B12 Deficiency in Elderly: Based on blood levels of vitamin B12, Canadian researchers found that almost 14 per cent of elderly adults entering long-term care facilities were deficient in the vitamin. This is likely an underestimate of the incidence because there are better tests for vitamin B12 status assessment (methylmalonic acid levels). B12 malabsorption is common at this stage of life and the form of vitamin B12 in natural food sources is very poorly absorbed. Consequently, B12 injections or high dose supplementation is needed to return B12 status to normal.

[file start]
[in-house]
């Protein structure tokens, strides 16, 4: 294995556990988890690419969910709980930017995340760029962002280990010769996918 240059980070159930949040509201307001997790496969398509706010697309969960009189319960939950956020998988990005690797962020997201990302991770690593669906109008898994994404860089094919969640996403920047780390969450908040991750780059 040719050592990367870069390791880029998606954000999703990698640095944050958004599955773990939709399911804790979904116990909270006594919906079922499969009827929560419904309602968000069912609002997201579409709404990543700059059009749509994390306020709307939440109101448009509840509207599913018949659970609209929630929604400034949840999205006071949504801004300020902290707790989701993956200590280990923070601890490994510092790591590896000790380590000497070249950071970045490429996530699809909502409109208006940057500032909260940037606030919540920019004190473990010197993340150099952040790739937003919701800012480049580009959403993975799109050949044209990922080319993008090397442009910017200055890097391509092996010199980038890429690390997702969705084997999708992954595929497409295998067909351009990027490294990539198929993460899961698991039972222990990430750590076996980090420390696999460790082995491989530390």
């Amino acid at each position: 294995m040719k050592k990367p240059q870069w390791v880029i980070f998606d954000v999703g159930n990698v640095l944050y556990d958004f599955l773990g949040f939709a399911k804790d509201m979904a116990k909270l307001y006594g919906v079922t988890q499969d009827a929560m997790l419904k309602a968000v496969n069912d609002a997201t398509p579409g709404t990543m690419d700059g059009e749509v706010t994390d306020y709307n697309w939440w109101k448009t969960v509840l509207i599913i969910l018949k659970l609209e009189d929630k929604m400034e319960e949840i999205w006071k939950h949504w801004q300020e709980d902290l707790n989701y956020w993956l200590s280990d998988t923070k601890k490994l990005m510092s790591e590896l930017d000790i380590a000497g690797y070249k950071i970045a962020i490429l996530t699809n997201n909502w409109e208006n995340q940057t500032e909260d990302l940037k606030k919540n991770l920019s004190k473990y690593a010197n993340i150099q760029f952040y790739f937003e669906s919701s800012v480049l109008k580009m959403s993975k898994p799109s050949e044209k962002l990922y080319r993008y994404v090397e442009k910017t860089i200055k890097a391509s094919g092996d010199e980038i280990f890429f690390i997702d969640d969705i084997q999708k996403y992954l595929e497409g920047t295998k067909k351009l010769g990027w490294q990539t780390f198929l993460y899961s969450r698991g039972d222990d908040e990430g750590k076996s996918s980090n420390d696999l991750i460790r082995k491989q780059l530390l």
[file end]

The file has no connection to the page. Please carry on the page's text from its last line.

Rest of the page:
Appl Physiol Nutr Metab. 2016 19 January. [Epub ahead of print]

January 30, 2016
Memory and Nutrition: For a variety of reasons, some people poorly absorb vitamin B12. These individuals can benefit from monthly injections of the vitamin to prevent short-term memory loss that can mimic early Alzheimer disease.
Am J Clin Nutr. 2005 May;81(5):1155-62.

February 8, 2016
Iron and ADHD: MRI assessment of brain iron levels may be a good tool in the assessment of attention-deficit/hyperactivity disorder (ADHD). However, the relationship between blood levels of iron and brain levels is complex and needs more study to determine if nutritional deficiency of iron plays a causative role in ADHD.
Biomark. Med. 2015; 9(5):403–406.

March 12, 2016
Adequate Essential Nutrients Needed: Leading a full life requires both a strong body and a healthy mind. Marginal deficiencies of many nutrients can contribute to subclinical depression and impaired memory.
J Nutr Health Aging. 2006 Sep-Oct;10(5):377-85.